After leaving New York he rested for
some months at St. Thomas' Manor,
Md.. and then came to Georgetown.
An attack of pneumonia still further
weakened him, and for the past month
h had been steadily sinking.
Funeral services will take place In
Dahlgren (Memorial Chapel of George
town University on Monday morning
at 9 o'clock, and he will be buried in
the college cemetery.
Fined Ten Dollars for .
Selling Watered Milk
A fine of $10 for selling watered milk
was imposed on George H. Bayliss In
Police Court today. Pure Food In
spector Maurice H. Lanman was the
complaining witness. The fine was Im
posed for the sale of a pint of alleged
watered milk to Grace Thomas this
What's on the Program in
Washington Today.
(The Times will be pleased to an
nounce meetings and entertainments In
this column.)
Concert by the United States Marine
Band. White House grounds, 5:50 p. m.
Meeting of Canton Washington, No. 1,
I O O. F.. business, tonight.
Meeting of Champion Council, No. 15.
Jr. O. U. A. M., 623 Louisiana avenue
northwest, tonight.
Columbia Columbia Players m "What
Happened to Jones," 2:15 and 8:15 p. m.
CosmosContlnuous vaudeville. 1 to 11
Chevy Chase Lake Dancing and mu
sic dt section of Marine Band.
Glen Echo Park Dancing and music
by section of Soldjers' Home Band.
Luna Park Midway attractions.
Arcade Motion pictures, bowling, and
Elver View Dancing and other amuse
ments; boat leaves Seventh street
wharf 10 a. m., 2 and 7 p. m.
Colonial Beach Boardwalk, bathing,
and other amusements; steamers leave
Seventh street wharf daily except
Monday, 9 a. m.; Saturday, 2:30 p. m.
Marshall Hall Steamer Chailes Macal
ester leaves Seventh street wharf II
a, m.; 2:30 and 6:45 .p. m. dally. Stops
made at Mt. Vernon.
Steamer St. Johns leaves Seventh street I
wharf for forty-mile trip on the Po- j
tomac, 7 p. m.
, 1
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Who Was Instrumental in Founding the Reading Room for the Blind at the
Congressional Library, and Who Has Carefully Watched
Over Their Interests.
tlon also to the blind In other parts of
the United States. They learned that
the efforts for their happiness were na
tional and of the Federal Government.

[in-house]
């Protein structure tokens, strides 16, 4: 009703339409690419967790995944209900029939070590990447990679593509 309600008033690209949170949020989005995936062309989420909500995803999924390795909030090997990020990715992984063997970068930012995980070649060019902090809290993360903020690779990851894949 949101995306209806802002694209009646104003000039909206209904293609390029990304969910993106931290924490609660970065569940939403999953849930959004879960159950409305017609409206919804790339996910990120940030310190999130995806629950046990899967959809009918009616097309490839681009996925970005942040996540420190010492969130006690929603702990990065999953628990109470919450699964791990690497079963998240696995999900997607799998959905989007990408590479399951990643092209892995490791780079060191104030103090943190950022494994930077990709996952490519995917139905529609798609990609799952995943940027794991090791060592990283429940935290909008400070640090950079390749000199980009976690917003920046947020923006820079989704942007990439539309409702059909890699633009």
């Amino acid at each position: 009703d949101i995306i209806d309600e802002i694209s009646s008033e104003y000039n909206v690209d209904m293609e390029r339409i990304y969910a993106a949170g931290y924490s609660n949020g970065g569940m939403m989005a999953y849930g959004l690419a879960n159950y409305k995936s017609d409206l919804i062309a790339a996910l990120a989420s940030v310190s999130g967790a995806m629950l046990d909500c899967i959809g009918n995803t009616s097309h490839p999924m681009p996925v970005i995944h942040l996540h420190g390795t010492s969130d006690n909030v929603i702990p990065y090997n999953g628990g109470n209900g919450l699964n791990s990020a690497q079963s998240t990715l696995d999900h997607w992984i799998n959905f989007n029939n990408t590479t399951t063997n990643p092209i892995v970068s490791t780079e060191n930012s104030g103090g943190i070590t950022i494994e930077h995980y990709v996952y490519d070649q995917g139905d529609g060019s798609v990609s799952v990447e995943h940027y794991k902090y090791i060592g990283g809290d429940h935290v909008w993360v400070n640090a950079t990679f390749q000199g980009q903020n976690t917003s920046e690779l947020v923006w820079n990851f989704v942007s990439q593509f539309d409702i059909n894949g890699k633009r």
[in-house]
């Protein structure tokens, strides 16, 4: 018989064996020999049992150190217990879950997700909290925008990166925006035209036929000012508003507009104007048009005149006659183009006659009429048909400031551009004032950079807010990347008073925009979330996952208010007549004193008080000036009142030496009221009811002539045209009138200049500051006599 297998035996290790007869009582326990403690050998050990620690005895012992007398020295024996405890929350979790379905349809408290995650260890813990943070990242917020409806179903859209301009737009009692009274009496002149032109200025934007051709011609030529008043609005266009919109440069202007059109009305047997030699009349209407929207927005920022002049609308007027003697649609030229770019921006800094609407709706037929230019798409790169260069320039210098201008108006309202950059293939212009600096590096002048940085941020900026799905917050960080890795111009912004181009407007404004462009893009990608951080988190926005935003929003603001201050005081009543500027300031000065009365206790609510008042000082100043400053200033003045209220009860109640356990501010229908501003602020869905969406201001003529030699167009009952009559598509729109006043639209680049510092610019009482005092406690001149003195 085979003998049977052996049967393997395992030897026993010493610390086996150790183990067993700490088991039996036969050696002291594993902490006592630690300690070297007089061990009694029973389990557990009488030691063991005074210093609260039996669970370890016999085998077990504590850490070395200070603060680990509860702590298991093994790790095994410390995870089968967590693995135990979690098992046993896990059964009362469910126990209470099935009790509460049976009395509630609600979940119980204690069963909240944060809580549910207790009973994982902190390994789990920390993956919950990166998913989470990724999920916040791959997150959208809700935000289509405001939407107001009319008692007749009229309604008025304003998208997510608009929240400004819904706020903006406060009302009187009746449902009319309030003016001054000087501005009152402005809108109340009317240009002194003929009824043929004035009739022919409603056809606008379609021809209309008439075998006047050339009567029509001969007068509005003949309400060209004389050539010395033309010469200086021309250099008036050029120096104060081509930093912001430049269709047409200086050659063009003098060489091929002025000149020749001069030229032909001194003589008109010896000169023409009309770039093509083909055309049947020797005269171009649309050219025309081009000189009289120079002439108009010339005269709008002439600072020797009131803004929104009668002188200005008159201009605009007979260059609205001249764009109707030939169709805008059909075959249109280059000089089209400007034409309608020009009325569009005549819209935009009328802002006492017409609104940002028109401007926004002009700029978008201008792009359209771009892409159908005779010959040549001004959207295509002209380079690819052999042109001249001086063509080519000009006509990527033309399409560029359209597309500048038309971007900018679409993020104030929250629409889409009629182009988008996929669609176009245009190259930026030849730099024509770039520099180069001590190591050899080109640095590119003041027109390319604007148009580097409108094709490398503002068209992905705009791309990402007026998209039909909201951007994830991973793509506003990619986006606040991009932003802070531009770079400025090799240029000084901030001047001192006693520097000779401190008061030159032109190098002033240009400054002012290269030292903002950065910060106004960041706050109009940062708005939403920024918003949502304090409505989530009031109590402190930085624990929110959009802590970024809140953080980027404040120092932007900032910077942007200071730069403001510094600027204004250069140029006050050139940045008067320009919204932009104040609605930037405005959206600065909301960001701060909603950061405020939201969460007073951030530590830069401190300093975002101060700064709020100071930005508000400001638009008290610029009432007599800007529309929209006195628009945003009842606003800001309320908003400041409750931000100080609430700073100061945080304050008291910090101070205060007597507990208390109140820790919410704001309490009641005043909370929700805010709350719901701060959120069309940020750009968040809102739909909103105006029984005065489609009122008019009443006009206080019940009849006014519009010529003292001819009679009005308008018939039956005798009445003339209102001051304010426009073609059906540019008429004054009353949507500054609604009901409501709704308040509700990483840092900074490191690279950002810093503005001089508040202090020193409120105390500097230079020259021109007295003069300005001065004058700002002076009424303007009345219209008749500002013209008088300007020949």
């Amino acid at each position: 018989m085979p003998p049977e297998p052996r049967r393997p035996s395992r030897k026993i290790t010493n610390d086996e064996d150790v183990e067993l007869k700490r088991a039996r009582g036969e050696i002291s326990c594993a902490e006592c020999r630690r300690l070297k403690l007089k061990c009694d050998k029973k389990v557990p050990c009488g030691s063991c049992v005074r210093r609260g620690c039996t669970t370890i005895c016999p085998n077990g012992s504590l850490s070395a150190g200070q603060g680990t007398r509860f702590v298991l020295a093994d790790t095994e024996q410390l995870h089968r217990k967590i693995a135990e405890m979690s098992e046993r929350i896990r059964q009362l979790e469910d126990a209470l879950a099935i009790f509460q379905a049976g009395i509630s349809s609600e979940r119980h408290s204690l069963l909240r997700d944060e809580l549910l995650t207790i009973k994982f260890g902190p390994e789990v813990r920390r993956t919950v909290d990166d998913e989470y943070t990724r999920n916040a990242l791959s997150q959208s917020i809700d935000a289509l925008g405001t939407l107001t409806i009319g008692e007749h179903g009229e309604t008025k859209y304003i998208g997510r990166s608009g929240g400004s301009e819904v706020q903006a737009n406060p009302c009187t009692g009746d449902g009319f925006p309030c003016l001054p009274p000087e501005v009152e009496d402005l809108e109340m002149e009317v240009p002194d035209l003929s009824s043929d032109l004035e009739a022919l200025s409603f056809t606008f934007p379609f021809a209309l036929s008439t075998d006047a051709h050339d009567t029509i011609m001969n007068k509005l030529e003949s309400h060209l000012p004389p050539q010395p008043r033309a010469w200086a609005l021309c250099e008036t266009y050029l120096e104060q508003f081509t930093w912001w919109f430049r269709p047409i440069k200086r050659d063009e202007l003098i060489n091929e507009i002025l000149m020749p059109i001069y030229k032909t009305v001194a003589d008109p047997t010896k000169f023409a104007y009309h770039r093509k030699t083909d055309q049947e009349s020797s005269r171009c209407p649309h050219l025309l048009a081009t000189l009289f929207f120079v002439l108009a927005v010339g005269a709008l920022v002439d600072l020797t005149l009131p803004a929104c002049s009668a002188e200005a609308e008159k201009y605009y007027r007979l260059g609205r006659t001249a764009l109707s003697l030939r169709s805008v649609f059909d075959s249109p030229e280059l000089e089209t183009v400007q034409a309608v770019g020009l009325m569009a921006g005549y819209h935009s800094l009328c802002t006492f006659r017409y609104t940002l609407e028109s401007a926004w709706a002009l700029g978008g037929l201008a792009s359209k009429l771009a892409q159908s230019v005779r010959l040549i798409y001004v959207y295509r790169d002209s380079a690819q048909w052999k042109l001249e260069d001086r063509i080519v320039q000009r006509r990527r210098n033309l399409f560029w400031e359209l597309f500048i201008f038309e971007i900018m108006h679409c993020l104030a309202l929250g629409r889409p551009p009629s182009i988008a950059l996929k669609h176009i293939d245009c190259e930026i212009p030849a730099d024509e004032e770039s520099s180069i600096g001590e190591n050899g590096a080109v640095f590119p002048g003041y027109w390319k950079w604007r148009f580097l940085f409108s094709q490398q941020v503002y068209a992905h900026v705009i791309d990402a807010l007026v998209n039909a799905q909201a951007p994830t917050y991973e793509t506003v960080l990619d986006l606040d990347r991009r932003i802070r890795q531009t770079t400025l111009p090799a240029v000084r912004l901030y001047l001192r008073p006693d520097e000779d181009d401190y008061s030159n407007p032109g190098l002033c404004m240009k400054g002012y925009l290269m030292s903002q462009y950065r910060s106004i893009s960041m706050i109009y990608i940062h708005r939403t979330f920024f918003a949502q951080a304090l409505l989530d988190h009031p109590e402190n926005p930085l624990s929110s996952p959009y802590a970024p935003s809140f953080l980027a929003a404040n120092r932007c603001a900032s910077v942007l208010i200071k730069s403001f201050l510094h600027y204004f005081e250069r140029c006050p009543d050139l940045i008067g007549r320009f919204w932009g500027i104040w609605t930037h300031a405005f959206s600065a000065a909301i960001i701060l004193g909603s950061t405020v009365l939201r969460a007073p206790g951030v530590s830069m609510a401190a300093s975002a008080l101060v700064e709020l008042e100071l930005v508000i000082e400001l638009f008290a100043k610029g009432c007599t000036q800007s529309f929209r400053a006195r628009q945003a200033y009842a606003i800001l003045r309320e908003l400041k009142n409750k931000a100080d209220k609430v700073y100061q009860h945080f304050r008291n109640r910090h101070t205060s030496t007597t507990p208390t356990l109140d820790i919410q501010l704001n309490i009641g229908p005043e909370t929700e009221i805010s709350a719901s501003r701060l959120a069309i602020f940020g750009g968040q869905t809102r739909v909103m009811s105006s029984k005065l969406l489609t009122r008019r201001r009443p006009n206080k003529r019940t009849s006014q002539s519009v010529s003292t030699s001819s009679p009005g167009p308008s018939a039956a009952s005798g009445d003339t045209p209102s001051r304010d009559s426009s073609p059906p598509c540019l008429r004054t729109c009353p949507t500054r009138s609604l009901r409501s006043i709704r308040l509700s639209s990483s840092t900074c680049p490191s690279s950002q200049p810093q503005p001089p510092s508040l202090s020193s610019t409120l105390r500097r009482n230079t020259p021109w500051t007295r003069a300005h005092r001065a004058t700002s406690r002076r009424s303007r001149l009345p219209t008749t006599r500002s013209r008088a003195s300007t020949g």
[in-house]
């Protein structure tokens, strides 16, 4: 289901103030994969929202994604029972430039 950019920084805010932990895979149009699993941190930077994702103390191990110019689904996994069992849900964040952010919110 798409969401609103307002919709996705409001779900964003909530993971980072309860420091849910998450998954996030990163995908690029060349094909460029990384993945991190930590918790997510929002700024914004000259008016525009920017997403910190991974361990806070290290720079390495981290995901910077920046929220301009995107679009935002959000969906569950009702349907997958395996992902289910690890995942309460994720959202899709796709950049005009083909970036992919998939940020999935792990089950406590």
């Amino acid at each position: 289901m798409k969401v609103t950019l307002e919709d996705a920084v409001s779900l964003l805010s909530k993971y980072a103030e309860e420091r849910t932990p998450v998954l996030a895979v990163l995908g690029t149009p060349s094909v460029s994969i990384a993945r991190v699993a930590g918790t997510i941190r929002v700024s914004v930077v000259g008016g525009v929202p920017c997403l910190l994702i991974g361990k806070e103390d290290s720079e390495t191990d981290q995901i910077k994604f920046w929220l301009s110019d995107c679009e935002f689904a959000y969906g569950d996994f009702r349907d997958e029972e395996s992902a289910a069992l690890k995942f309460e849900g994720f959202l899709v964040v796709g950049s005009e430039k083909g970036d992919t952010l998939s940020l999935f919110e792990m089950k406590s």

They began to hope that a mighty
people was trying to place before them
a handful, a mere SO.000 what 80,000,000
already had. The deaf do noi always
love one another, but there Is a close
bond of sympathy between the blind.
Throughout the country there ran a lit
tle wave of Jubilant hope among them.
Mr. Young planned, too, that he would
be able to bring together at the Library
of Congress a splendid set of books In
the brail type for reading by the blind,
and also of books in any way affecting
blindness or defectiveness of eyesight.
It was to be sclentlflc for the friends of
the blind, as well as literary for the
blind. He worked far along those lines,
and In the meantime Miss Giffin, with
readings and muBicales for the blind
who came there, had made the place
more than a club, and almost a home
for them. It was the home of their
thoughts. Thomas Nelson Page was
their first reader.
So they got used to coming to the
big library with Its many wonders, and
to the bright airy rooms where their
f w In the Mail Bag & 1
Readers of The Times are Invited to use this department as their
own to write freely and frankly with the assurance that no letter
not objectionable In language will be denied publication. Letter must
not. however, exceed 200 nurds In length, and must be written only
on one side of the paper. Letters must in every case bear the name
and address of the writer as evidence of good faith, but the name
will not be made public without the consent of the contributor. Ad
To the Editor of THE TIMES:
In recognition of the faithful service
shown to the Washington public by
your paper, I would like to say some
thing to the public about short weight
ice if you will kindly allow me space.
In the first place the man In charge of
an ice wagon has his Ice weighed by
scales at different factories and at times
he has found his Ice to be short any
where from 50 to 150 pounds. Then If
he says anything about it the answer
he gets Is "my scales are correct." I
am not upholding a man for giving
short weight, but I am trying to show
you what we are up against In this re
spect. There are a number of people
vho expect the driver to cut the exact
number of pounds of Ice that they order
which is a matter of Impossibility. If
they want twenty-five pounds, and you
should cut twenty-three pounds and
give them, a small piece with it they
would request you to take It back and
give It to them in one piece. The people
of this city have the best Ice servlce"-of
any large city in the East. Take Balti
more, Philadelphia, and some of the
other cities and you will find that the
iceman does not bring the ice in, but
leaves It at your door or gate. Neither
do they deliver it on Sunday. We are
only allowed to give ten pounds of Ice
for 5 cents. Some expect twelve and a